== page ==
Dr. Huss concluded that, although the test results suggested some level of exaggeration, any exaggeration or malingering appears to diminish with improvement in Mendez's mental health symptoms. Dr. Huss also evaluated the defendant's competency and concluded that overall Mendez was competent to stand trial under federal standards.[1]

         At the hearing, Dr. Huss testified that he believed Mendez needs inpatient treatment for several months. He explained that Mendez's diagnosis of schizoaffective disorder meant that Mendez has some schizophrenic or psychotic-like symptoms and also some affective or mood-disorder symptoms. With respect to the psychotic part, Mendez suffers from hallucinations, delusions and disordered thinking. Dr. Huss testified those symptoms could be treated with medication, but it would take eight to ten weeks on the proper medication to get Mendez clinically stable enough to treat. After treatment, Mendez would need a supportive living arrangement and continued supervision. He testified Mendez was an especially challenging case because his mental health symptoms contribute to the substance abuse, he has exaggerated his symptoms in the past and is likely to do so in the future, and he has some antisocial tendencies once he is properly medicated.

         II. Law

         Federal law provides for hospitalization of a convicted person suffering from a mental disease or defect. 18 U.S.C. § 4244(d). “Under 18 U.S.C. § 4244(d), a defendant with a mental disease or defect may receive a provisional sentence and be committed for treatment prior to his final sentencing and incarceration.” United States v. Smith, 464 F.App'x 179, 181 (4th Cir. 2012). The current framework of 18 U.S.C. § 4244 “helps to meet several governmental interests that are distinct from questions of competency, namely, ‘the governmental interests in: (1) protecting mentally ill prisoners who might be at substantial risk if placed in the general prison population; (2) ensuring the safety of other inmates; and (3) providing humanitarian treatment for mentally ill inmates.'” United States v. Jensen, 639 F.3d 802, 805-06 (8th Cir. 2011) (quoting United States v. Abou-Kassem, 78 F.3d 161, 165 (5th Cir. 1996)). Under § 4244(d), if, after a hearing, “the court finds by a preponderance of the evidence at the hearing that the defendant is suffering from ‘a mental disease or defect and that he should, in lieu of being sentenced to imprisonment, be committed to a suitable facility, ' the court is to impose a ‘provisional sentence . . . to the maximum term authorized by law for the offense for which the defendant was found guilty.'”[2] Jensen, 639 F.3d 802, 805 (8th Cir. 2011) (quoting 18 U.S.C. § 4244(d)). The court is instructed to commit the defendant to the custody of the Attorney General. 18 U.S.C. § 4244(d).The Attorney General is then to “hospitalize the defendant for care or treatment in a suitable facility.” Id.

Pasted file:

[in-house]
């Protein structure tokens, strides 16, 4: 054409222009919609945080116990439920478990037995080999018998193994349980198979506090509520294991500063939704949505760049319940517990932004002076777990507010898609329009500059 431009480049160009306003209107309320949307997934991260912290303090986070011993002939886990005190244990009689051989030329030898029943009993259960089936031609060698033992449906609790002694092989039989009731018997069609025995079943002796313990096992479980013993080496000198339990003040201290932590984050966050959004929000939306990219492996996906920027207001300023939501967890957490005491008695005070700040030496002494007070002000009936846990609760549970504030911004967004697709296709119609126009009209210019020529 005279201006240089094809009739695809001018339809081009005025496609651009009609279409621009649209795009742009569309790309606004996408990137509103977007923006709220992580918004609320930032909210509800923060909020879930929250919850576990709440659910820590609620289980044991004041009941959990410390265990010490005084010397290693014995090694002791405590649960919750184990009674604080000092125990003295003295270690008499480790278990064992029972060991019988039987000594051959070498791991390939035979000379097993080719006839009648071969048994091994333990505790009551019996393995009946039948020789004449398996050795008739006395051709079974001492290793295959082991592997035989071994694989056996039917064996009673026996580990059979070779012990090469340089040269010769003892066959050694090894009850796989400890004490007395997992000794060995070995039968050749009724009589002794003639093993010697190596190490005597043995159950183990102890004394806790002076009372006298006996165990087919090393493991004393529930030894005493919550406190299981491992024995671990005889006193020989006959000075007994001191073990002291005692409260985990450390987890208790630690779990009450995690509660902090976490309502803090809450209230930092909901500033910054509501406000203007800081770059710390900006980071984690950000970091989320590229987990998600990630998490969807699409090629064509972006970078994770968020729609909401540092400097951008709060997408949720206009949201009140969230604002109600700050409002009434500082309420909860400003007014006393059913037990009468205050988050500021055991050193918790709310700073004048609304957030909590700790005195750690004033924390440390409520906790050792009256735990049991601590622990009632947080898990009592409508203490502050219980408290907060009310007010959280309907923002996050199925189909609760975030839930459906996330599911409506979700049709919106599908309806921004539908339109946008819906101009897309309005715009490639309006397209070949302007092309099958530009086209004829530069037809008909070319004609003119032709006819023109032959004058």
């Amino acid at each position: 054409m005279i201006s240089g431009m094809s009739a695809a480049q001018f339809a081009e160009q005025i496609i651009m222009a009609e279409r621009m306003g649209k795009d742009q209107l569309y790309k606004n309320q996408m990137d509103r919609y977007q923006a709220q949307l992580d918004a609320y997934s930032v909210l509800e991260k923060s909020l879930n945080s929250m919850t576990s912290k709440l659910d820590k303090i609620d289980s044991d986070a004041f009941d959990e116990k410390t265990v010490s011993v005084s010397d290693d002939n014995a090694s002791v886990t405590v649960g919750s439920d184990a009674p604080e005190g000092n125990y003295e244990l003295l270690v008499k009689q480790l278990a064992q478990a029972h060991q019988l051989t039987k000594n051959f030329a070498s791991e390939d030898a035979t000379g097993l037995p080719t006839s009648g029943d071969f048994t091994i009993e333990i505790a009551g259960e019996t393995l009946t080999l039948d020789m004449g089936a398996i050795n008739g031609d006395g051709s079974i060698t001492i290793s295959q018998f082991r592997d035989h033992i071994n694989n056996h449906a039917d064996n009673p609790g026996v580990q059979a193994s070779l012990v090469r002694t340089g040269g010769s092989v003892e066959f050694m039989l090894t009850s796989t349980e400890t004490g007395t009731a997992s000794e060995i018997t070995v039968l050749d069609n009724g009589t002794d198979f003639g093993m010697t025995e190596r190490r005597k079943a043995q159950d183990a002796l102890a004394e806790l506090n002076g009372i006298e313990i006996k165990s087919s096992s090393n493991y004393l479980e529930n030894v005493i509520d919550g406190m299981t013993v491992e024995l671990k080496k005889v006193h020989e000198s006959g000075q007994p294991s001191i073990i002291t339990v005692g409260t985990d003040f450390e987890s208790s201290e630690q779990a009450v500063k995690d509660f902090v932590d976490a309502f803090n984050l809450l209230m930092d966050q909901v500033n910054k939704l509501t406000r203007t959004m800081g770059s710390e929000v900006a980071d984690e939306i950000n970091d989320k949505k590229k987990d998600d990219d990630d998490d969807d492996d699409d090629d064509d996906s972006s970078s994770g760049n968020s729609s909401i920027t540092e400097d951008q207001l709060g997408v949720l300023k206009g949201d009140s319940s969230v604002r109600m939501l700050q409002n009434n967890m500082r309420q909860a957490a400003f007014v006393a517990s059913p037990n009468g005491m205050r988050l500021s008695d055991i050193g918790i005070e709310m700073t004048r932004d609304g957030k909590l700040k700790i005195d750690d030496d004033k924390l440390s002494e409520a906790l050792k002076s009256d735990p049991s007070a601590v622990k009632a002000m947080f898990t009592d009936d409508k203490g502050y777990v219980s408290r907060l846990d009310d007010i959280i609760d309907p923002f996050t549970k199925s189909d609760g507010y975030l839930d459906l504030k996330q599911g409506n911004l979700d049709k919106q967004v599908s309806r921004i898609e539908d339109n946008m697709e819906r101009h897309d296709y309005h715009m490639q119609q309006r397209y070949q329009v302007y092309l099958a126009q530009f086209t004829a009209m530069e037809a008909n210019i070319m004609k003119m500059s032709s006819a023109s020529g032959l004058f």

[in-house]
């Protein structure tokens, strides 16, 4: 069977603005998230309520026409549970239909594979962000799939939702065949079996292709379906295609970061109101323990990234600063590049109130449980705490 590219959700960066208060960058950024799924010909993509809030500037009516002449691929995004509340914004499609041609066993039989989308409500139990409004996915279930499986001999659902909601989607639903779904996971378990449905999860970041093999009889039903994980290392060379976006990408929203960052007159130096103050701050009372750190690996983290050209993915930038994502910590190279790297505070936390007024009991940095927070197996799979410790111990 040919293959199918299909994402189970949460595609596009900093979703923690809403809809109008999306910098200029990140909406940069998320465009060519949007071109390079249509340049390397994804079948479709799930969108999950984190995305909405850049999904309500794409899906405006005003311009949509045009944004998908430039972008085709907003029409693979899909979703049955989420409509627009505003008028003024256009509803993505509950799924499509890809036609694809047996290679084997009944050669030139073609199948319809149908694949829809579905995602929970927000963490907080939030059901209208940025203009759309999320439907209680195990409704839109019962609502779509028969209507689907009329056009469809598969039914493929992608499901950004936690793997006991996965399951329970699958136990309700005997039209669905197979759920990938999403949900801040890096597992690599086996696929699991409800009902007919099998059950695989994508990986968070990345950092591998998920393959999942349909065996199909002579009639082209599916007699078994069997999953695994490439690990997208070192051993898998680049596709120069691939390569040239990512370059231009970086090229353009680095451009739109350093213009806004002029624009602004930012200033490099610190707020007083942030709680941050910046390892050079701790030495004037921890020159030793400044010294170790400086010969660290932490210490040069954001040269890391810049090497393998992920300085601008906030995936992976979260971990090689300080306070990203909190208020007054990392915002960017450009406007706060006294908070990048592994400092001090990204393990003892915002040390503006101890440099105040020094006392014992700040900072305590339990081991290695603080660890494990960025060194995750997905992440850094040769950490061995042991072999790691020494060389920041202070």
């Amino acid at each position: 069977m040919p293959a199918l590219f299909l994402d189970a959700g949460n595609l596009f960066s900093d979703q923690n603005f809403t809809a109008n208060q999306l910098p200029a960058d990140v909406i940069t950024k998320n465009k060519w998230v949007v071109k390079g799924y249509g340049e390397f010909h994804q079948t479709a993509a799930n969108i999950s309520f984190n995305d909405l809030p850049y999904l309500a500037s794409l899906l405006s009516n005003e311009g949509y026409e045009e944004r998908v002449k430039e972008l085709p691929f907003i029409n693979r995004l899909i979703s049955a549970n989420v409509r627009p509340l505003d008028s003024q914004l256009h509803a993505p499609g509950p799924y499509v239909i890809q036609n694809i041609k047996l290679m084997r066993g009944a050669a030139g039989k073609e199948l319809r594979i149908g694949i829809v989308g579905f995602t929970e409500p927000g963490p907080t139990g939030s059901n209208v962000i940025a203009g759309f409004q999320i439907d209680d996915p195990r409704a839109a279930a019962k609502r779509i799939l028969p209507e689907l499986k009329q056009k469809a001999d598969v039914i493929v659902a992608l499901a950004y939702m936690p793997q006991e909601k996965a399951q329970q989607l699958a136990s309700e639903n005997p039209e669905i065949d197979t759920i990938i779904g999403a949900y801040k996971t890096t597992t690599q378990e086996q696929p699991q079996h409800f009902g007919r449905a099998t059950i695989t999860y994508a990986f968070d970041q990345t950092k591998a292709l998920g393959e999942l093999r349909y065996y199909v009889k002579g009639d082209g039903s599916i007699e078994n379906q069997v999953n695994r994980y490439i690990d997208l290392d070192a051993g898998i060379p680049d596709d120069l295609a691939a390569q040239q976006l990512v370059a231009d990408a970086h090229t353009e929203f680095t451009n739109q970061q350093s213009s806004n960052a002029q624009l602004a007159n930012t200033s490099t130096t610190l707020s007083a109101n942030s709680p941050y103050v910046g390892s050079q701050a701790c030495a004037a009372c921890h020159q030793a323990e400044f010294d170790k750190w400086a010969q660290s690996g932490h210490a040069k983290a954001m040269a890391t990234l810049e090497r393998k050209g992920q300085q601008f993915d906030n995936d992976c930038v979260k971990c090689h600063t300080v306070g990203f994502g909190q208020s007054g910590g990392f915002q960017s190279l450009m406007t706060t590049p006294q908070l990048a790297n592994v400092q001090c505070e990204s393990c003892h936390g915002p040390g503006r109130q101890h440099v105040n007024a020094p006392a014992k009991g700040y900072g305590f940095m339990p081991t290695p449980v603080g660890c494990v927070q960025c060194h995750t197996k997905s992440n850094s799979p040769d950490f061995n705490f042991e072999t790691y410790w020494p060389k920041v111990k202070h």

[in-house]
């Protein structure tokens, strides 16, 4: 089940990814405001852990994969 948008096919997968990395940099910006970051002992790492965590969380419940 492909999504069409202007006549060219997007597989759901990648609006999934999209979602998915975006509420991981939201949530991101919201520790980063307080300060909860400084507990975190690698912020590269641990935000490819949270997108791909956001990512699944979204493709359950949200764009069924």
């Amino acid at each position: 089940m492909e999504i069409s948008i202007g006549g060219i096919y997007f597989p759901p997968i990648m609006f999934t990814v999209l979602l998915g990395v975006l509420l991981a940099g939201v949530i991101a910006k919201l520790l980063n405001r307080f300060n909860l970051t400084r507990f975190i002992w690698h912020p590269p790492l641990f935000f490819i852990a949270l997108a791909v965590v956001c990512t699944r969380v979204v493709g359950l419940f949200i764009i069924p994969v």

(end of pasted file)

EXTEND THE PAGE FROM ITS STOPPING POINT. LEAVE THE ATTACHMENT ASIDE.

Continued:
“If, at a later date, the director of a facility to which a defendant is provisionally sentenced certifies that the defendant no longer suffers from the mental disease or defect, then the defendant may proceed to final sentencing.” Jensen, 639 F.3d at 805 (citing 18 U.S.C. ยง 4244(e)). At that time, if the provisional sentence imposed under subsection (d) has not expired, ...